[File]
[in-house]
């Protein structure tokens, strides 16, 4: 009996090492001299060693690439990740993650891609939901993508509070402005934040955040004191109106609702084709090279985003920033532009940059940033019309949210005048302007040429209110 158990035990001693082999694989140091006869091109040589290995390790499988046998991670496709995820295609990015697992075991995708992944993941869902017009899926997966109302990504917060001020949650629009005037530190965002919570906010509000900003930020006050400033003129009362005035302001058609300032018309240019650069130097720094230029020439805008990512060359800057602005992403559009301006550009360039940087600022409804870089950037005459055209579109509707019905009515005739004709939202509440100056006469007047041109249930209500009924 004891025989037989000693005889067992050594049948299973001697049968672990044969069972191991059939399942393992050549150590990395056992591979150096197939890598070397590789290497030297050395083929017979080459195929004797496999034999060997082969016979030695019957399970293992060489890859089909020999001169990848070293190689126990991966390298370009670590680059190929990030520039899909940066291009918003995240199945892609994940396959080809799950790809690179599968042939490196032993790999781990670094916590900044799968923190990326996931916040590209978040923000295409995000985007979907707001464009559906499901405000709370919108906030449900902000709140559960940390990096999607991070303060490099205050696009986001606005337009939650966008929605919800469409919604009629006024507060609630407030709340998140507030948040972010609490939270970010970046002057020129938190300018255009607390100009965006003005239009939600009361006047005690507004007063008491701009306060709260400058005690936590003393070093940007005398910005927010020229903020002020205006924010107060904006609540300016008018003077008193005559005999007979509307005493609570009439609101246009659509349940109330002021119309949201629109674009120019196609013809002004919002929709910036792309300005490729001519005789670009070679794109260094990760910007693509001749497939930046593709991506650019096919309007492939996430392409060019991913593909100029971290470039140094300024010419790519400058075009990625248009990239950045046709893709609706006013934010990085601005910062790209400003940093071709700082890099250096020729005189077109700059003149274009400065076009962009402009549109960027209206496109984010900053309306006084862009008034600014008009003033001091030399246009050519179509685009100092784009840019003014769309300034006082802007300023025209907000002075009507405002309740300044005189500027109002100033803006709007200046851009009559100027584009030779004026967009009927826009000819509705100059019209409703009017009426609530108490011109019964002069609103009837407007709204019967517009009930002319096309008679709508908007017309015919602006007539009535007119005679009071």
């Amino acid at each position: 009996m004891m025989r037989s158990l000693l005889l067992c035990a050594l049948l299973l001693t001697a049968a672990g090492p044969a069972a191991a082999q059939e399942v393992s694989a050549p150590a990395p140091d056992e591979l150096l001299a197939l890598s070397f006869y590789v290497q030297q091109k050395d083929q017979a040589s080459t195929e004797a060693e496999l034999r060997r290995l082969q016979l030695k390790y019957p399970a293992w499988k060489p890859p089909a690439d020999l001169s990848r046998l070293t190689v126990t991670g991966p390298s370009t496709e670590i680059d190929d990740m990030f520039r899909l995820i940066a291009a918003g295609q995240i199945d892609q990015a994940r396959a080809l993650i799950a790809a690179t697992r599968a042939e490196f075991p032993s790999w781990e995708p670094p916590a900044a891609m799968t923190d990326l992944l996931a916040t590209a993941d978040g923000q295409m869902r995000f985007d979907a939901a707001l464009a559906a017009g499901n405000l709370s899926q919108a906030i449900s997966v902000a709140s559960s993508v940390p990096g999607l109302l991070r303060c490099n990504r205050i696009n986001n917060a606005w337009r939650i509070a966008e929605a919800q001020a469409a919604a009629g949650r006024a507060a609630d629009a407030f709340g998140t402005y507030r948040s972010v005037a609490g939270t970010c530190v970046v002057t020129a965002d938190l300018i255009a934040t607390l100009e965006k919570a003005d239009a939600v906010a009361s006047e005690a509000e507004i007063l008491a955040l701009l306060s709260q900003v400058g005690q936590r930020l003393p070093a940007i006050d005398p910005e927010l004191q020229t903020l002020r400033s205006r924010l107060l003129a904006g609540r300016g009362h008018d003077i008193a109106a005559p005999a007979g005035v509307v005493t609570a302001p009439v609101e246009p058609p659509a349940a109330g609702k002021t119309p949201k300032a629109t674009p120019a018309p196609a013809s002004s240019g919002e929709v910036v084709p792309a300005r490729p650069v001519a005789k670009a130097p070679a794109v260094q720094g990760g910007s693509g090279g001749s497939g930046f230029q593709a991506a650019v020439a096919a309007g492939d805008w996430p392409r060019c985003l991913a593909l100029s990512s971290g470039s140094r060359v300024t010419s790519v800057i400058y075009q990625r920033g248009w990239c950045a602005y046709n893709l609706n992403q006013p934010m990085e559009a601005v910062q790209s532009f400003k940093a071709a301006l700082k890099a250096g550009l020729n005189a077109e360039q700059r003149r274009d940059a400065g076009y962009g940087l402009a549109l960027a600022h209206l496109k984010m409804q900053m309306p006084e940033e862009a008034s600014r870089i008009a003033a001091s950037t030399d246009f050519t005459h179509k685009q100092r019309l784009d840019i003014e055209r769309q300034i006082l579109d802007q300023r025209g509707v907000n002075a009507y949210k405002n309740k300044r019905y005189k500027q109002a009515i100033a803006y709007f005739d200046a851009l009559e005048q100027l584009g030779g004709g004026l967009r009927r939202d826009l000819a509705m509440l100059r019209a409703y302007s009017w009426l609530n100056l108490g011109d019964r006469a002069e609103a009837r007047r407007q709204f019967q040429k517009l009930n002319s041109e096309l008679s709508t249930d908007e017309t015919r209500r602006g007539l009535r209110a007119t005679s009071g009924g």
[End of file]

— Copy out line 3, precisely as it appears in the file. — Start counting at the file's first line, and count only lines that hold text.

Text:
């Amino acid at each position: 009996m004891m025989r037989s158990l000693l005889l067992c035990a050594l049948l299973l001693t001697a049968a672990g090492p044969a069972a191991a082999q059939e399942v393992s694989a050549p150590a990395p140091d056992e591979l150096l001299a197939l890598s070397f006869y590789v290497q030297q091109k050395d083929q017979a040589s080459t195929e004797a060693e496999l034999r060997r290995l082969q016979l030695k390790y019957p399970a293992w499988k060489p890859p089909a690439d020999l001169s990848r046998l070293t190689v126990t991670g991966p390298s370009t496709e670590i680059d190929d990740m990030f520039r899909l995820i940066a291009a918003g295609q995240i199945d892609q990015a994940r396959a080809l993650i799950a790809a690179t697992r599968a042939e490196f075991p032993s790999w781990e995708p670094p916590a900044a891609m799968t923190d990326l992944l996931a916040t590209a993941d978040g923000q295409m869902r995000f985007d979907a939901a707001l464009a559906a017009g499901n405000l709370s899926q919108a906030i449900s997966v902000a709140s559960s993508v940390p990096g999607l109302l991070r303060c490099n990504r205050i696009n986001n917060a606005w337009r939650i509070a966008e929605a919800q001020a469409a919604a009629g949650r006024a507060a609630d629009a407030f709340g998140t402005y507030r948040s972010v005037a609490g939270t970010c530190v970046v002057t020129a965002d938190l300018i255009a934040t607390l100009e965006k919570a003005d239009a939600v906010a009361s006047e005690a509000e507004i007063l008491a955040l701009l306060s709260q900003v400058g005690q936590r930020l003393p070093a940007i006050d005398p910005e927010l004191q020229t903020l002020r400033s205006r924010l107060l003129a904006g609540r300016g009362h008018d003077i008193a109106a005559p005999a007979g005035v509307v005493t609570a302001p009439v609101e246009p058609p659509a349940a109330g609702k002021t119309p949201k300032a629109t674009p120019a018309p196609a013809s002004s240019g919002e929709v910036v084709p792309a300005r490729p650069v001519a005789k670009a130097p070679a794109v260094q720094g990760g910007s693509g090279g001749s497939g930046f230029q593709a991506a650019v020439a096919a309007g492939d805008w996430p392409r060019c985003l991913a593909l100029s990512s971290g470039s140094r060359v300024t010419s790519v800057i400058y075009q990625r920033g248009w990239c950045a602005y046709n893709l609706n992403q006013p934010m990085e559009a601005v910062q790209s532009f400003k940093a071709a301006l700082k890099a250096g550009l020729n005189a077109e360039q700059r003149r274009d940059a400065g076009y962009g940087l402009a549109l960027a600022h209206l496109k984010m409804q900053m309306p006084e940033e862009a008034s600014r870089i008009a003033a001091s950037t030399d246009f050519t005459h179509k685009q100092r019309l784009d840019i003014e055209r769309q300034i006082l579109d802007q300023r025209g509707v907000n002075a009507y949210k405002n309740k300044r019905y005189k500027q109002a009515i100033a803006y709007f005739d200046a851009l009559e005048q100027l584009g030779g004709g004026l967009r009927r939202d826009l000819a509705m509440l100059r019209a409703y302007s009017w009426l609530n100056l108490g011109d019964r006469a002069e609103a009837r007047r407007q709204f019967q040429k517009l009930n002319s041109e096309l008679s709508t249930d908007e017309t015919r209500r602006g007539l009535r209110a007119t005679s009071g009924g």